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Re: Proletarians, To Horse!

I wonder if this is in some way to mark the upcoming centenary of the October/November Revolution?

Some hopefully constructive comments on the masters:

- In general I think the poses and anatomy are excellent. However I'm not a fan of the sword-slashing-across-the-chest pose which I've never seen done well in a single-part cast. Problem is, if done correctly, there's always a big lump of excess plastic between the elbow and chest. If the arm is modelled flat to the chest it just looks unnatural. Point in figure's favour is the ring hand so the sword can be placed at the correct angle rather than looking like he's "doing a Van Gogh" to the left ear which is frequently the case!

- I think Strelets need to watch that arms don't end up too short. Most look fine here but the bugler's and mounted officer's right arms are perhaps a little suspect though it's difficult to tell from the photos in the flat.

- Unlike the Red infantry, in this case I like the fact that only around half wear the budenovka hat. Those wearing fur hats and peaked caps can be used for a whole range of other WW1/RCW eastern front cavalry including partisans.

- A quick point about the razgovory tabs on the chest; book plates often show these in branch colours which was regulation but reading further it seems this was only for parade and khaki was supposed to be worn at the front. However looking at many contemporary photos of troops in the 1919 uniform shows that tabs were rarely worn at all due to shortages. I could only find photos of officers on parade wearing them.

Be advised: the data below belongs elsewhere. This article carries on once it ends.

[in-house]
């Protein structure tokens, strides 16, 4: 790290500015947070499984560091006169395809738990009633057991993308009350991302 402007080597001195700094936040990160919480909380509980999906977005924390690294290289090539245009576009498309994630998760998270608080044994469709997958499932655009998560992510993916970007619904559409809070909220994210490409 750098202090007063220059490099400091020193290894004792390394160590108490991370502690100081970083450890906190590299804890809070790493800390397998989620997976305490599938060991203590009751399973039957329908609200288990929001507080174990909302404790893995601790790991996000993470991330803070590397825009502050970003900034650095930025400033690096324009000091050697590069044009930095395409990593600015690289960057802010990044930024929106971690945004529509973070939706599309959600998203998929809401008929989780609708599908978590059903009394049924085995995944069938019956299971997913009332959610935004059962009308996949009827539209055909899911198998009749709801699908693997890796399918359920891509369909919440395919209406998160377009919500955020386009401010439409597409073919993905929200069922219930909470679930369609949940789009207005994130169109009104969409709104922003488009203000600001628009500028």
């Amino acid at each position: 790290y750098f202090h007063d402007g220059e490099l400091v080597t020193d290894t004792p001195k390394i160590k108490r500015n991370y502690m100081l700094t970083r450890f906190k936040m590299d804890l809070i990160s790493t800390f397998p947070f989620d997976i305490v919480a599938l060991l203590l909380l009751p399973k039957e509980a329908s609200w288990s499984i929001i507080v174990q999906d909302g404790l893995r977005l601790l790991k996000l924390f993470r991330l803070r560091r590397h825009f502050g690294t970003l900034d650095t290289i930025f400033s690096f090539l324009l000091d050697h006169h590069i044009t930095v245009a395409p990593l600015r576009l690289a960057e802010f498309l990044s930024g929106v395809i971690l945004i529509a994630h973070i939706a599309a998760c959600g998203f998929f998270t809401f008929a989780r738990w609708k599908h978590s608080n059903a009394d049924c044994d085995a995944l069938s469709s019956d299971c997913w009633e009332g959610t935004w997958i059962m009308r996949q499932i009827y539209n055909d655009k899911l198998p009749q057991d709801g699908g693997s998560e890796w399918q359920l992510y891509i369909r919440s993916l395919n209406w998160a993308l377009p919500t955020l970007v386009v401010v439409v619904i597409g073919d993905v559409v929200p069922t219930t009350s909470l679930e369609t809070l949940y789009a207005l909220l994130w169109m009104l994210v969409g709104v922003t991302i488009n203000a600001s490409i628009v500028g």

- Perhaps consider including a few separate, alternative heads with different headgear if space on the sprue permits? (e.g. more budenovkas for those that prefer more uniform, easily identifiable units on the gaming table)

Looking forward to the release!

Re: Proletarians, To Horse!

SteveO
Some hopefully constructive comments on the masters:


Good points, especially about the ring hand guy - I actually thought it was a whip!

Question re: the sword sheaths: Apart from the second they draw swords, would the riders really cling to the sheats instead of the reins?

All round a very promising set, and a nice surprise too! Regards, Pa

Look like step back in quality

for me look like early Strelets style, quiet ridiculous comparing their new standard

Re: Look like step back in quality

Buddy
for me look like early Strelets style, quiet ridiculous comparing their new standard


Sure we're looking at the same figures?

Re: Look like step back in quality

The upper part of the body, in the new style is standard Strelets. The lower part of the body, old style is disproportionate.

Re: Proletarians, To Horse!

Jaques
The lower part of the body, old style is disproportionate.


If so, it could be due to the horses appearing to be the same as used in the old sets. (To be honest, it would be preferable if Strelets came up with new horse sculpts as the combination of leg positions does not look natural in many cases but that's another story)

Buddy
for me look like early Strelets style, quiet ridiculous comparing their new standard


Must admit I'm as baffled as zirrian by this. Here are a couple of examples of the old WW1 cavalry sets:

http://www.plasticsoldierreview.com/Review.aspx?id=1029

http://www.plasticsoldierreview.com/Review.aspx?id=1024

Only similarity I see are the horses...